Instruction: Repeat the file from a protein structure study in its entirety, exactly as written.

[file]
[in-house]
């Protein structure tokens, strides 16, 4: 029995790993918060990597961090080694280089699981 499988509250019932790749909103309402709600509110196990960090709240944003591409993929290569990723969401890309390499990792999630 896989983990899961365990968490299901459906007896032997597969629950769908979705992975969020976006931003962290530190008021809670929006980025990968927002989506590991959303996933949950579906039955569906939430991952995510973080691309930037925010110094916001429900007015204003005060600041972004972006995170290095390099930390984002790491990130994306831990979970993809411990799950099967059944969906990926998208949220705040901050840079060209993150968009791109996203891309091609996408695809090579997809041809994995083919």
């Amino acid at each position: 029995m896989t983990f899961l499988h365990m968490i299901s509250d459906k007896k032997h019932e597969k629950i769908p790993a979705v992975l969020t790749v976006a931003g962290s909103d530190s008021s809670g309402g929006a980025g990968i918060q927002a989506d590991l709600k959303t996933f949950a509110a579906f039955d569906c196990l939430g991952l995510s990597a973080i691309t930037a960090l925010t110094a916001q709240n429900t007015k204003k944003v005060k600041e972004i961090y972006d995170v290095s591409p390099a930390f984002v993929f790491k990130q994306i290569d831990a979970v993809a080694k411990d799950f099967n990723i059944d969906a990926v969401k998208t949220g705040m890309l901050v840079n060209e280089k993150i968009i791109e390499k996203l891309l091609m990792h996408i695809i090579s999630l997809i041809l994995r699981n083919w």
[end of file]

[in-house]
């Protein structure tokens, strides 16, 4: 029995790993918060990597961090080694280089699981 499988509250019932790749909103309402709600509110196990960090709240944003591409993929290569990723969401890309390499990792999630 896989983990899961365990968490299901459906007896032997597969629950769908979705992975969020976006931003962290530190008021809670929006980025990968927002989506590991959303996933949950579906039955569906939430991952995510973080691309930037925010110094916001429900007015204003005060600041972004972006995170290095390099930390984002790491990130994306831990979970993809411990799950099967059944969906990926998208949220705040901050840079060209993150968009791109996203891309091609996408695809090579997809041809994995083919």
């Amino acid at each position: 029995m896989t983990f899961l499988h365990m968490i299901s509250d459906k007896k032997h019932e597969k629950i769908p790993a979705v992975l969020t790749v976006a931003g962290s909103d530190s008021s809670g309402g929006a980025g990968i918060q927002a989506d590991l709600k959303t996933f949950a509110a579906f039955d569906c196990l939430g991952l995510s990597a973080i691309t930037a960090l925010t110094a916001q709240n429900t007015k204003k944003v005060k600041e972004i961090y972006d995170v290095s591409p390099a930390f984002v993929f790491k990130q994306i290569d831990a979970v993809a080694k411990d799950f099967n990723i059944d969906a990926v969401k998208t949220g705040m890309l901050v840079n060209e280089k993150i968009i791109e390499k996203l891309l091609m990792h996408i695809i090579s999630l997809i041809l994995r699981n083919w």